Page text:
During the university summer vacation (July-August), SEMI staged Campus Outreach, the largest mentoring program in Korea. Over two weeks, representatives from 15 companies mentored more than 6,100 students. The event featured an online session focusing on various university majors to educate prospective engineers about jobs in those fields as speakers shared their own career paths. Afterwards, human resources teams from each company offered offline mentoring sessions that also included overviews of the organizations and details on company benefits and hiring.

Campus Outreach



Tutorials Improve Technology Skills

Semiconductor Process Tutorial, held twice a year, consists of basic and intermediate course in the semiconductor manufacturing process. The basic course is designed for students and employees just entering the semiconductor industry, providing a high-level overview, while the intermediate course, led by experts from chipmakers and academia, covers the semiconductor manufacturing process in depth. Drawing 450 students, the course was conducted offline in the first half of 2023 and online in the second half to provide greater accessibility to students from various regions.

SEMI Korea also offered tutorial training on packaging and testing technology for junior engineers in the back-end field to help them quickly improve their skills and vie for higher-level roles. Distinguished engineers from leading companies in each field lead the training, educating the workers on manufacturing processes and technology roadmaps.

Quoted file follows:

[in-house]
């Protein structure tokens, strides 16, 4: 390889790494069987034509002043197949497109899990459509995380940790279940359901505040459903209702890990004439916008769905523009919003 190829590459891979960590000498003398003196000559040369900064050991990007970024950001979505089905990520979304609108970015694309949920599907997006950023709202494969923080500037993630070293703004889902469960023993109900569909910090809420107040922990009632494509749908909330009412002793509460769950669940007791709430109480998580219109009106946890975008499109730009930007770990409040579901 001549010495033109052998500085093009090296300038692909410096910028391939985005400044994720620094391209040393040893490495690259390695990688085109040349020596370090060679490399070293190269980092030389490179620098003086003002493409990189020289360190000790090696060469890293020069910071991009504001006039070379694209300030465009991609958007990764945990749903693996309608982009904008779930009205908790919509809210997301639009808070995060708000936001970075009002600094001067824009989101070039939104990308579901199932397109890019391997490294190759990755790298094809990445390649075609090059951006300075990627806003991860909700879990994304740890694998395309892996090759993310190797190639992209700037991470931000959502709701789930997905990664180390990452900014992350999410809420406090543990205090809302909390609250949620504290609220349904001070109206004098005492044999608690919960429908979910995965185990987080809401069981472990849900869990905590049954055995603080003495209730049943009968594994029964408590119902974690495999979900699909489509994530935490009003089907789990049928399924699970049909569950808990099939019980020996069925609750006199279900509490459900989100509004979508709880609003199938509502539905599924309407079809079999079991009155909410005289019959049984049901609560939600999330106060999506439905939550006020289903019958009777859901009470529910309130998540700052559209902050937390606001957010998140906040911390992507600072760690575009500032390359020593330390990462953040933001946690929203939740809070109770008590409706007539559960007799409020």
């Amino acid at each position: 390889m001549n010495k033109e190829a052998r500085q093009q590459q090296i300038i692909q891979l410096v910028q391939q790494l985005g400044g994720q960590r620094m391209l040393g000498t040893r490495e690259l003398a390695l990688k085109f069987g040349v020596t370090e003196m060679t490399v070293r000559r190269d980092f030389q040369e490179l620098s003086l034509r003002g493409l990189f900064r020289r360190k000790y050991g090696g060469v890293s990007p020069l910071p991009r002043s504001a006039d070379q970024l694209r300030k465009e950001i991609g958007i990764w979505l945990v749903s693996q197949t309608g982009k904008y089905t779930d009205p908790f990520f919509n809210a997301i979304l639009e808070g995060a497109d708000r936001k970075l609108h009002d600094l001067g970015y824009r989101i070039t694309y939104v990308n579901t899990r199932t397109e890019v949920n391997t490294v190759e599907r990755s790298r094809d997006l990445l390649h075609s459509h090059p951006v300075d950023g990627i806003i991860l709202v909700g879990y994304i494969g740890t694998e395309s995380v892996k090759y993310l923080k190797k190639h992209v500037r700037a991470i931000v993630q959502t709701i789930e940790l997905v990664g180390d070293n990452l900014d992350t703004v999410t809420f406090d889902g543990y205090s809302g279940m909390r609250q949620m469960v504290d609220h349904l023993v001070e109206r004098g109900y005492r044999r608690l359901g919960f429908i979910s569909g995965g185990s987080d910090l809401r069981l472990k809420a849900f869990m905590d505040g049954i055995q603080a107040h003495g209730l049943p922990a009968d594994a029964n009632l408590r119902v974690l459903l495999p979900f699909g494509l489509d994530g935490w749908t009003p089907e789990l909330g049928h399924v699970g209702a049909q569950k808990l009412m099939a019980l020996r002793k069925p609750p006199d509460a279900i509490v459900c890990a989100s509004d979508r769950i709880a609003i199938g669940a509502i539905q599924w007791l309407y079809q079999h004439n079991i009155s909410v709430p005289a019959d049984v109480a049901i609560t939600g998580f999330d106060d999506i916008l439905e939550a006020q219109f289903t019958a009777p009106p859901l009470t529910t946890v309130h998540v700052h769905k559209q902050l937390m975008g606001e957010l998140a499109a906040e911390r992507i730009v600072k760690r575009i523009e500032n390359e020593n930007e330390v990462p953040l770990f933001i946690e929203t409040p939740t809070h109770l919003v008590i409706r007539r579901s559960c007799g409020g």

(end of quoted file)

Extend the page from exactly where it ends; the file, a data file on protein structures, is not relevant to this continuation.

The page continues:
SEMI Helps Students Gain Hands-On Experience

SEMI gives university students the opportunity to experience not only the theory but also hands-on experience of the semiconductor manufacturing process. In 2023 SEMI Korea signed an MOU with Myongji University to deliver as many as 10 hands-on training sessions each year. The program is quickly emerging as the most popular program for students wishing to pursue a career in the semiconductor industry. One reason: The training is affordable to many students thanks to sponsorships by Applied Materials, ASM, ASML, Entegris, Jusung Engineering, KLA, Lam Research, Merck, PSK, SEMES, TEL, Woinik IPS and YIKC.



Hands-on training at the Fab of Myongji University


Student Ambassadors Raise Awareness of Smaller Semiconductor Ecosystem Companies

Semiconductor companies such as Samsung Electronics and SK hynix are familiar names to the many students looking to launch semiconductor industry careers with one of these powerhouses. Yet, university students may know little about the many smaller players across the semiconductor supply chain and career opportunities at these companies.

To help bridge that gap, SEMI Korea enlists university students majoring in STEM as ambassadors to introduce peers to smaller companies. This year, 16 student ambassadors shared the latest market information and technology trends on semiconductor equipment and materials with peers through social media. What’s more, the ambassadors are interviewing representatives as many as 10 semiconductor companies. Their goal: Educate fellow students about these organizations and pique their interest in pursuing careers there.

Korea’s rich ecosystem of parts, materials and equipment suppliers, chipmakers and other semiconductor players makes it a vital semiconductor manufacturing center – and a region where talent in various fields can flourish. SEMI Korea will continue to do its part to help nurture talent so that the workers, and their employers, can reach their full potential.

Jaegwan Shim is a Marketing Specialist at SEMI Korea.